Bumpy Johnson in USP Leavenworth, January 11, 1954
Ellsworth Raymond Johnson
October 31, 1905
|Died||July 7, 1968 (aged 62)|
New York City, U.S.
|Resting place||Woodlawn Cemetery (Bronx, New York)|
|Occupation||Crime Boss, Gangster, Bootlegger, Smuggler, Bookmaker, Numbers Runner, Pimp, Gambler, Extortionist, Racketeer|
|Known for||Mob Boss of Harlem|
|Parent(s)||Margaret Moultrie and William Johnson|
|Criminal charge||Narcotics-related offenses|
|Penalty||12 years, 15 years|
Ellsworth Raymond Johnson (October 31, 1905 – July 7, 1968)—known as "Bumpy" Johnson—was an American mob boss and bookmaker in New York City's Harlem neighborhood. The main Harlem associate of Charles "Lucky" Luciano and what would become later known as the Genovese crime family, Johnson's criminal career has inspired films and television.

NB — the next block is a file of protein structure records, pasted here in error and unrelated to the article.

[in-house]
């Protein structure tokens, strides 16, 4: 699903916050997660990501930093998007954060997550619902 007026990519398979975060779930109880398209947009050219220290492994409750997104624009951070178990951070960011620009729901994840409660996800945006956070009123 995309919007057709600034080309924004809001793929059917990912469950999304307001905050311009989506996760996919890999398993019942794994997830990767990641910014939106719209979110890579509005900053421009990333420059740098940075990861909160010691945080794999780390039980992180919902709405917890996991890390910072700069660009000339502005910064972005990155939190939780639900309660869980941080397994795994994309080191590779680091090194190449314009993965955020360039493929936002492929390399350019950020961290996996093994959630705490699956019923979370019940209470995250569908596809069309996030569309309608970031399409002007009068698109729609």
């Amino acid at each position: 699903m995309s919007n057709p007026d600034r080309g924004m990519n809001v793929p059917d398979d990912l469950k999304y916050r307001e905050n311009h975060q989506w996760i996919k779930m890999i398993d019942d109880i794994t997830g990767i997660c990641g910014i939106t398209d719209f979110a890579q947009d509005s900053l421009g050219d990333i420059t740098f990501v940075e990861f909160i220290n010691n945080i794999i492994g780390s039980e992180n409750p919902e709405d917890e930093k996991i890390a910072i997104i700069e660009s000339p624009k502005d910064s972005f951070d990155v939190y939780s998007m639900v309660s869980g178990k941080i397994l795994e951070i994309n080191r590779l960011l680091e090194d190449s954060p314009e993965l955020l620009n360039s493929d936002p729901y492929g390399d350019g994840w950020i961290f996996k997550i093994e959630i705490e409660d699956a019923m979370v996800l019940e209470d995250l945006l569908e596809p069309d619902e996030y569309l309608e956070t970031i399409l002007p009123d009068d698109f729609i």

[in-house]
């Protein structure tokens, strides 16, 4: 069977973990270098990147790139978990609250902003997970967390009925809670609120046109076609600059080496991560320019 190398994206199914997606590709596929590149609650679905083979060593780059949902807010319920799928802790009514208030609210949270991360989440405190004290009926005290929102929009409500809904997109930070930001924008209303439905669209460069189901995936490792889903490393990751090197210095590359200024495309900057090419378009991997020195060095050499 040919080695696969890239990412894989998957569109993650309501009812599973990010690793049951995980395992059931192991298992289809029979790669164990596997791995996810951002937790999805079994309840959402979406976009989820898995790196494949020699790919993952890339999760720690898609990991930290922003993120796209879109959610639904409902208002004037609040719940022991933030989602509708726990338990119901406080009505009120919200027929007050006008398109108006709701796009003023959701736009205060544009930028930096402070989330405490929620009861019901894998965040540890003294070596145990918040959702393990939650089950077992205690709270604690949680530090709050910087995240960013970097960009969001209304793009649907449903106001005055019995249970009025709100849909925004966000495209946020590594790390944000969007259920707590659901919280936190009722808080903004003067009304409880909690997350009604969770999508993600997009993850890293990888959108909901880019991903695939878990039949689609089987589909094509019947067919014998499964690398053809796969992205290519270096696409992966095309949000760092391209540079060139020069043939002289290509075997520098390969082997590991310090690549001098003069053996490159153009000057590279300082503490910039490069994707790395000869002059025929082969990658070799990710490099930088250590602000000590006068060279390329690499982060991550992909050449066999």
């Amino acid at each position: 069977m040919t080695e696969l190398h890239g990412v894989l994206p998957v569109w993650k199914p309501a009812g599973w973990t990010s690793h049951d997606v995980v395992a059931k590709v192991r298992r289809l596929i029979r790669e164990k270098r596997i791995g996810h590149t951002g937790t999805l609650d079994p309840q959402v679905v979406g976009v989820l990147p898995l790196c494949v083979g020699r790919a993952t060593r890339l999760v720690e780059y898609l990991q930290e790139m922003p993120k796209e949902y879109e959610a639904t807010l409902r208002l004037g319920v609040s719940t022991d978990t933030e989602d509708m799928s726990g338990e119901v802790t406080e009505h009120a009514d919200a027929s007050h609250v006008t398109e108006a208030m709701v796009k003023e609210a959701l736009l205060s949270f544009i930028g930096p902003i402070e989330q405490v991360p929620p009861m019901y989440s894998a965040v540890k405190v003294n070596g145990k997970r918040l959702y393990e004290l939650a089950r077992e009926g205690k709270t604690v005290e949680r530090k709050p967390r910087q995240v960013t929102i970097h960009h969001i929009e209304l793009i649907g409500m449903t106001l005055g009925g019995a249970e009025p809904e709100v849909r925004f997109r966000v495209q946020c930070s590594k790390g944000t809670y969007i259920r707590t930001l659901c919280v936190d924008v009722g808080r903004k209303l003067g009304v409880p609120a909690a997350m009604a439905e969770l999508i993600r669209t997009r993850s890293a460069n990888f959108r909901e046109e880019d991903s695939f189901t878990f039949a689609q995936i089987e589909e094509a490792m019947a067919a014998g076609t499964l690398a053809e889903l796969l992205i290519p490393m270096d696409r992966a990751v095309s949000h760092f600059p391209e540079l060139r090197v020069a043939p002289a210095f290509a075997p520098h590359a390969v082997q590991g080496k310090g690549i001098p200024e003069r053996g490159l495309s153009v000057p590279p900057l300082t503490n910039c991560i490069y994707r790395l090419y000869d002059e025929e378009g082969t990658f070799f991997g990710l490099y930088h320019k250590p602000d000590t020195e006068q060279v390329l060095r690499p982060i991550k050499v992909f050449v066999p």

Johnson was born in Charleston, South Carolina on October 31, 1905. Johnson derived his nickname "Bumpy" from a bump on the back of his head. When he was 10, his older brother, Willie, was accused of killing a white man. Afraid of a possible lynch mob, his parents mortgaged their tiny home to raise money to send Willie up north to live with relatives. As Johnson grew older, his parents worried about his short temper and insolence toward whites and in 1919 he was sent to live with his older sister Mabel in Harlem.